The Cybersecurity and Infrastructure Security Agency is circulating updated language on its legislative proposal for administrative subpoena power related to Internet Service Providers, a measure that could be scheduled for markup this month in the Senate Homeland Security and Governmental Affairs Committee.
The revised language has been circulated on and off Capitol Hill in recent days and was obtained by Inside Cybersecurity.
The measure, a top priority for CISA Director Christopher Krebs, would allow the agency to issue administrative subpoenas to ISPs in order to obtain contact information when malicious cyber activity is detected on critical-infrastructure systems.
According to the text, the measure would help “protect United States critical infrastructure by ensuring that the Cybersecurity and Infrastructure Security Agency has the legal tools it needs to notify private and public sector entities put at risk by cybersecurity vulnerabilities in the networks and systems that control critical assets of the United States."
The language says: “If the Director identifies a specific security vulnerability that relates to critical infrastructure and affects an enterprise device or system used by a Federal or non-Federal entity, and the Director is unable to identify the entity at risk, the Director may issue a subpoena for the production of information necessary to identify and notify the entity at risk, in order to carry out a function authorized under subsection (c)(12).”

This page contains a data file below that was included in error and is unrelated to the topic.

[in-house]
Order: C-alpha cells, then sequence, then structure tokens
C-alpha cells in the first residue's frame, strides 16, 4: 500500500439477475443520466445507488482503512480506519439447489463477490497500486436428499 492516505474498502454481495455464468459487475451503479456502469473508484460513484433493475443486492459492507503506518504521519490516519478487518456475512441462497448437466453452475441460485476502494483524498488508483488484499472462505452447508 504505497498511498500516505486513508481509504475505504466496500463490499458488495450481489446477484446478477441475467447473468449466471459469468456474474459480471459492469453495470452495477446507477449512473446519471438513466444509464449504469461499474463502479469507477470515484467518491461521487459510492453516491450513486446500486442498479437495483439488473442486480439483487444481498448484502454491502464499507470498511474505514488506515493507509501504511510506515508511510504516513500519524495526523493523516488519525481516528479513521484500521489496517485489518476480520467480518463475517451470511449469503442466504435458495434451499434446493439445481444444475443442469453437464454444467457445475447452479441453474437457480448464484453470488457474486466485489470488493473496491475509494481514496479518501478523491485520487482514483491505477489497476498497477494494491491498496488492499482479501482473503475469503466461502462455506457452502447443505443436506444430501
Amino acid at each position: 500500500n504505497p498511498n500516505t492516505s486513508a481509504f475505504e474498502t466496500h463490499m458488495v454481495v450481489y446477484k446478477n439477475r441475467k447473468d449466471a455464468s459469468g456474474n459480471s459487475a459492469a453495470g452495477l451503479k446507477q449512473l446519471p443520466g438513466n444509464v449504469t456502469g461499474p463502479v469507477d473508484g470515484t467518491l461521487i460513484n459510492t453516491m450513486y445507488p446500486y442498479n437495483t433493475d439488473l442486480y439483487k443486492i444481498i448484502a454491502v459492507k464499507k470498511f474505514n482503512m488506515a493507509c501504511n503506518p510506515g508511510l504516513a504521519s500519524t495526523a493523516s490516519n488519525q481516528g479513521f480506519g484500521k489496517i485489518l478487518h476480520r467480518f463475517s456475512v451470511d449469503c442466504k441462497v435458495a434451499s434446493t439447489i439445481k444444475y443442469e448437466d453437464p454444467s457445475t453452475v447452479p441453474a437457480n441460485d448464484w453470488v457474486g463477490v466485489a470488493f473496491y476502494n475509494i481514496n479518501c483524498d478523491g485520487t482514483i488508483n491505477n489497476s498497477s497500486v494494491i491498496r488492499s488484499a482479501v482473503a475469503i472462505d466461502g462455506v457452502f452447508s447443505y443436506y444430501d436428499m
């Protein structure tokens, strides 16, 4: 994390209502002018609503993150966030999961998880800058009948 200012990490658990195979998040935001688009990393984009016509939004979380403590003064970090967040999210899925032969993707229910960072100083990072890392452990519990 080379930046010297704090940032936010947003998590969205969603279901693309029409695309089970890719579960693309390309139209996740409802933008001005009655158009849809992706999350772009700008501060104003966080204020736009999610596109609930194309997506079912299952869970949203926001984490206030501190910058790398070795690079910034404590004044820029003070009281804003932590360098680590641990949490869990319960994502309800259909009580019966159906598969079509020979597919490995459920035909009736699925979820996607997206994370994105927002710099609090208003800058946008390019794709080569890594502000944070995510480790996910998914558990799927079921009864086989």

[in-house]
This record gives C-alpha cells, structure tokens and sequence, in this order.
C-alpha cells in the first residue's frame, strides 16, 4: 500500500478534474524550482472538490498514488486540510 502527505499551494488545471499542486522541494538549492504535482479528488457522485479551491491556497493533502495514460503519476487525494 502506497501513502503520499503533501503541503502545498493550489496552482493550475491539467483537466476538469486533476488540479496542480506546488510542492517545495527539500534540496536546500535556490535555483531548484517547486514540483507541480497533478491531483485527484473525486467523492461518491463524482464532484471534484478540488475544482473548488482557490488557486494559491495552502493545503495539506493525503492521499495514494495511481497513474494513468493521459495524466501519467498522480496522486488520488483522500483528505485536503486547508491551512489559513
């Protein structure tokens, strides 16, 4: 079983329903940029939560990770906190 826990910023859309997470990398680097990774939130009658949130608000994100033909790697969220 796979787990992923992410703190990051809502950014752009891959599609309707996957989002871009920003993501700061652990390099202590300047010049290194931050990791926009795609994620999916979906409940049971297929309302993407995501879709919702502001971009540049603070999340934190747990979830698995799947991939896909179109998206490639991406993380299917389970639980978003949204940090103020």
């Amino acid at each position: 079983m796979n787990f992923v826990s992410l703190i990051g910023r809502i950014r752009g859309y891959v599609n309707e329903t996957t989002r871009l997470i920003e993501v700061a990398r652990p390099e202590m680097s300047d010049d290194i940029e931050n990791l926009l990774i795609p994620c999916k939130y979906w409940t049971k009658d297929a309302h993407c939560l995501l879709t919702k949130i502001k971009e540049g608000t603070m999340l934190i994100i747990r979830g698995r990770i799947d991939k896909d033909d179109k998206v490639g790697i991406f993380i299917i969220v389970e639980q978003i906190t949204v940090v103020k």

It says, “A subpoena issued under the authority under subparagraph (A) may only seek information in the categories set forth in subparagraphs (A), (B), 19 (D), and (E) of section 2703(c)(2) of title 18, 20 United States Code."
It includes language on “the protection of and restriction on dissemination of nonpublic information obtained through a subpoena issued under this subsection,” and calls for a review of the procedures by the CISA privacy officer.
Senate Homeland Security Chairman Ron Johnson (R-WI) last week suggested a markup was imminent, but committee staff say the proposal is still being examined.
“The bill the committee is working on is being vetted by stakeholders and drafted to ensure CISA has limited, discrete authority to identify IP addresses of vulnerable industrial control systems so that it can warn the company of the vulnerability before it is exposed, and nothing more," a committee aide said.
“We are vetting the proposal. I am not sure when we will see action at this time,” a spokesman for House Homeland Security Chairman Bennie Thompson (D-MS) told Inside Cybersecurity earlier this week.
Representatives of ISPs have declined to comment on CISA's request for the subpoena power. -- Charlie Mitchell (email@example.com)